The Age of Pessimism? A Culture of Pessimism?

The Age of Pessimism?

In a column in the Jerusalem Post, Rabbi Moshe Taragin, a rabbi at Yeshivat Har Etzion/Gush, a hesder yeshiva, speaks of "The Age of Pessimism."

For Judaism and Israel, The Rabbi argues, "We are currently surrounded by a culture of pessimism. Several anti-humanistic trends are weakening our belief in the future of humanity and are causing widespread pessimism. The first tide of pessimism is based on environmental concerns about the unlimited growth of technology and how it is causing irreparable damage to our planet. This bleak outlook about the future is infecting modern culture with pessimism, convincing us that tomorrow will undoubtedly be worse than today. Astonishingly, some even assert that it is pointless and selfish to bring children into a world that will soon go extinct. Panic about global destruction is causing widespread anticipatory anxiety and is providing a gloomy outlook about our future on this planet. We obviously must do better to conserve planetary resources, but without demoralizing doomsday prophecies and without falling into pessimism."

As some of you know, I often refer to the Australian community as caught in a "fog of pessimism." Last week, Umair Haque called the problem a "tsunami of pessimism sweeping the globe."

There are other policy thinkers concerned about this trend. Singapore Senior Minister Tharman Shanmugaratnam said, "We have entered an era without precedent, certainly not in living memory, and it has led to a loss of optimism almost across the world."

As the House of Commons leader, Penny Mordaunt, wrote, "The faultline in politics at the moment is not between left and right but between optimists and pessimists. We need optimists for the next tough shift."

What's the Problem, According to Moshe Taragin?

Focused on the problem related to Israel and Judaism, Moshe argues, "Though doubt and uncertainty are vital for personal religious growth, pessimism and uncertainty about our collective future are religiously unhealthy. Essential to religious belief is an optimistic view of the future. God established a historical covenant with our people guaranteeing our Jewish destiny. We may face temporary or even prolonged adversity, but Jewish destiny is inevitable. Excess pessimism about our future represents a deficiency of faith in God. Faith isn't meant to glaze over hardship or propose naive assumptions that "everything will be all right." However, faith should provide a bedrock of optimism for our long-term prospects."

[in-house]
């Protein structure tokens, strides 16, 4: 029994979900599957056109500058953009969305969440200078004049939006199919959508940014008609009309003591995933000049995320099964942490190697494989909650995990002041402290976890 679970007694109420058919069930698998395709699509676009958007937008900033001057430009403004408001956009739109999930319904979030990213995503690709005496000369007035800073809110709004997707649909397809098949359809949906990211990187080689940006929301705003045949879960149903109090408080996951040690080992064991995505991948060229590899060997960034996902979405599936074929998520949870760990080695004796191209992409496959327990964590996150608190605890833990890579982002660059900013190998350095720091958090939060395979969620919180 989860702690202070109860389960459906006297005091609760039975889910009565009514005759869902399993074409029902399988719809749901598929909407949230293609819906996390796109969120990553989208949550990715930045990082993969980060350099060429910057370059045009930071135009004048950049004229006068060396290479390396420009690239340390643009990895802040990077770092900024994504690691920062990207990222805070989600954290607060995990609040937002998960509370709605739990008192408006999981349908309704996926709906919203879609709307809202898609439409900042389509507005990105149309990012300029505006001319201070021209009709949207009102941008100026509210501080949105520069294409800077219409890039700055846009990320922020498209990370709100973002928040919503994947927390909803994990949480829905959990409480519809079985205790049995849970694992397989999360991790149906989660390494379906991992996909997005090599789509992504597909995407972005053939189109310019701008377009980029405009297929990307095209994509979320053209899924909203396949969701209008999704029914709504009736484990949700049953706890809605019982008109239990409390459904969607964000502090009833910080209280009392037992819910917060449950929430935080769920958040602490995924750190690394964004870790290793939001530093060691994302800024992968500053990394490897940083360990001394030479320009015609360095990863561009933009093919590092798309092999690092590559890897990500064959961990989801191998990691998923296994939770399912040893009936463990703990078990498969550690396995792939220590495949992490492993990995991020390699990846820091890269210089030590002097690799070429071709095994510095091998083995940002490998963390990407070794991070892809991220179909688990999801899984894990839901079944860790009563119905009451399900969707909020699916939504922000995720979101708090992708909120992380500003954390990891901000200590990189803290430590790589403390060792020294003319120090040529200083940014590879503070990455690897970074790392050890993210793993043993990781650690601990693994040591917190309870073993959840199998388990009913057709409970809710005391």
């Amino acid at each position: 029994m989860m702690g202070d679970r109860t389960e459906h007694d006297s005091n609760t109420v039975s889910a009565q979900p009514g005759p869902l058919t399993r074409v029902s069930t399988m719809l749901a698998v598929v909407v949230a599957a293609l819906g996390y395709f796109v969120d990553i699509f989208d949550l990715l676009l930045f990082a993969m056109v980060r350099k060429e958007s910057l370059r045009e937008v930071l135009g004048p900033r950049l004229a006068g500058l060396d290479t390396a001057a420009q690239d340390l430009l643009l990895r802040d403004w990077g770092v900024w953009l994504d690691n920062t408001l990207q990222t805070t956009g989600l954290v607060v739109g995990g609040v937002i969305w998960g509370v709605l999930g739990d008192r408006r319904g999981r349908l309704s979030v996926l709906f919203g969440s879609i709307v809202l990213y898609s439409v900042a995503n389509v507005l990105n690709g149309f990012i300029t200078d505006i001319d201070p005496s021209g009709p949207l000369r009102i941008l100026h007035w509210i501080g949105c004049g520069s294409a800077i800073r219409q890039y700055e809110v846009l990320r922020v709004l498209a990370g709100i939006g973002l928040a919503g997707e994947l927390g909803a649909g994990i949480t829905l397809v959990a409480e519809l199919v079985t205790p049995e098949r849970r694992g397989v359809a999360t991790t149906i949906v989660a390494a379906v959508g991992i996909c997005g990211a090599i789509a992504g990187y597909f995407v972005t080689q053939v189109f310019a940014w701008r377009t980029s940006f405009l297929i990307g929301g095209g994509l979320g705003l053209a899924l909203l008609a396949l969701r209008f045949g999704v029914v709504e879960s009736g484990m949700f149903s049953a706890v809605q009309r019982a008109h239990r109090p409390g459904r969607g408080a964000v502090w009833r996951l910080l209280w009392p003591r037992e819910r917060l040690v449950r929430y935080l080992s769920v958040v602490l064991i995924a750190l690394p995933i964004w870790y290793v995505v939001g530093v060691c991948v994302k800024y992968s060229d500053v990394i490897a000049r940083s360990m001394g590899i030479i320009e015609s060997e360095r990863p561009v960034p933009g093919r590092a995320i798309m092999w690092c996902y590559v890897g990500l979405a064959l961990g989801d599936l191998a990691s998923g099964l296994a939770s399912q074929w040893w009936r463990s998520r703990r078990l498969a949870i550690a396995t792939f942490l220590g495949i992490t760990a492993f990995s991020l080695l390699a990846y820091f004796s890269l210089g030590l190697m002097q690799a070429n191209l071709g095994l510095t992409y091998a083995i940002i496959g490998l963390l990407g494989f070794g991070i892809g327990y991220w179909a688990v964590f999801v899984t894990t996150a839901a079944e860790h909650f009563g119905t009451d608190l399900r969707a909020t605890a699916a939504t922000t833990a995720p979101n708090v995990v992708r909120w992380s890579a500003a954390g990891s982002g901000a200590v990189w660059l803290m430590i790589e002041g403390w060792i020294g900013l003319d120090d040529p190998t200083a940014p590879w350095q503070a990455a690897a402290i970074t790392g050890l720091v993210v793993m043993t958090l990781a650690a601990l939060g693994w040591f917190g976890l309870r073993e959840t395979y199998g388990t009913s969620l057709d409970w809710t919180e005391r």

Israel: "Israelis have their own set of reasons to be pessimistic. Over the past year, life in Israel hasn't always been rosy. We have endured terrible internal strife, which has shattered our national unity and torn apart our social fabric. In the past, as difficult as life has been in Israel, we always took solace in national unity as the great equalizer. We may have encountered difficult periods, but at least we faced the challenges together, as one family. There is nothing like being at home, even when adversity strikes. However, over the past year, it has felt as though our home itself is burning. To make matters worse, our enemies have sensed our social vulnerability and have begun rattling the sabres of war. Over the past year in Israel, there has been much to be pessimistic about," writes the Rabbi.